Monday, June 01, 2009

Tax The Wealthy

I'm liking what I'm seeing lately. Some folks are speaking out about how corporations and wealthy people in general are not paying their fair share of taxes here in Oregon. I've been thinking and writing about this for some time, myself. If Capitalism truly worked these days, our state and country would be in much better shape than it currently is. As the wealth divide continues to grow, so do the voices of the have-nots. Reminds me of "It was the best of times; it was the worst of times" if you catch my drift.

Here's a few quotes from folks at the Oregon Center For Public Policy...

"I’m talking about a change in the political climate in Oregon that would melt lawmakers’ reluctance to reform our corporate tax system — change that would fulfill Oregonians’ desire to see large corporations doing business here pay their fair share in taxes."

"The number of large profitable corporations paying the minimum tax (almost two out of three) is the miners’ canary of a broken tax system. More than 5,000 profitable corporations operating in Oregon paid no income taxes in 2006 beyond the $10 minimum, and 31 of those freeloaders had more than $1 million in Oregon taxable income." Chuck Sheketoff, their director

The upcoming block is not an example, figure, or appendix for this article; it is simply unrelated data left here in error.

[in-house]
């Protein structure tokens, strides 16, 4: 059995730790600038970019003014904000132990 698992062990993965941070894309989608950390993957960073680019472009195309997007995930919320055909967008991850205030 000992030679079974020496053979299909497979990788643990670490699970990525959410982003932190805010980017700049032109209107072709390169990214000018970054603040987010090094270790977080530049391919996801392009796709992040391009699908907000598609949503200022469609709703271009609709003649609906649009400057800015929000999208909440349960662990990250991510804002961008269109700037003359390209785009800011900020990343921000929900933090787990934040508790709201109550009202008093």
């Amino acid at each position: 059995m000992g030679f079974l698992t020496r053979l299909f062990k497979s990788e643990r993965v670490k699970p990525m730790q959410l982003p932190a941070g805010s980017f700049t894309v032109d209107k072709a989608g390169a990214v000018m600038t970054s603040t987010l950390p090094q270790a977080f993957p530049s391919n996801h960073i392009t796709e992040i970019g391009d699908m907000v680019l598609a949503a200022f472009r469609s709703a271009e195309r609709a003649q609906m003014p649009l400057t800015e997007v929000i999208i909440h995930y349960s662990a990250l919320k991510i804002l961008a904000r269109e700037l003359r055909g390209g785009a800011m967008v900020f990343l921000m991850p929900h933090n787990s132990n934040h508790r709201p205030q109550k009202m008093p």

"For too long, Oregon has asked low- and middle-income families to sacrifice more than those who can most afford it. And when times get tough, some lawmakers propose a sales tax or a no-new-revenue, all-cuts budget, both of which are fundamentally regressive and hit low-income households hardest. That isn't right."

"What would happen if the Legislature chose to apply a 12 percent bracket to those making $250,000 or more? The bulk of the tax increase would apply to those in the top 1 percent of the income scale. To enter this rarified level, you must make in excess of $385,000 a year. For the average member of the group, the yearly income tops $1 million. For those members, the new 12 percent tax bracket means they would contribute about $16,530 more each year on average -- less than their average weekly paycheck." Joe Rodriguez, Ken Lewis and Mary Fellows, board members

Right on! (I say up it to 20%)Let's keep talking! Let's keep beating the drum! Let's fix this!

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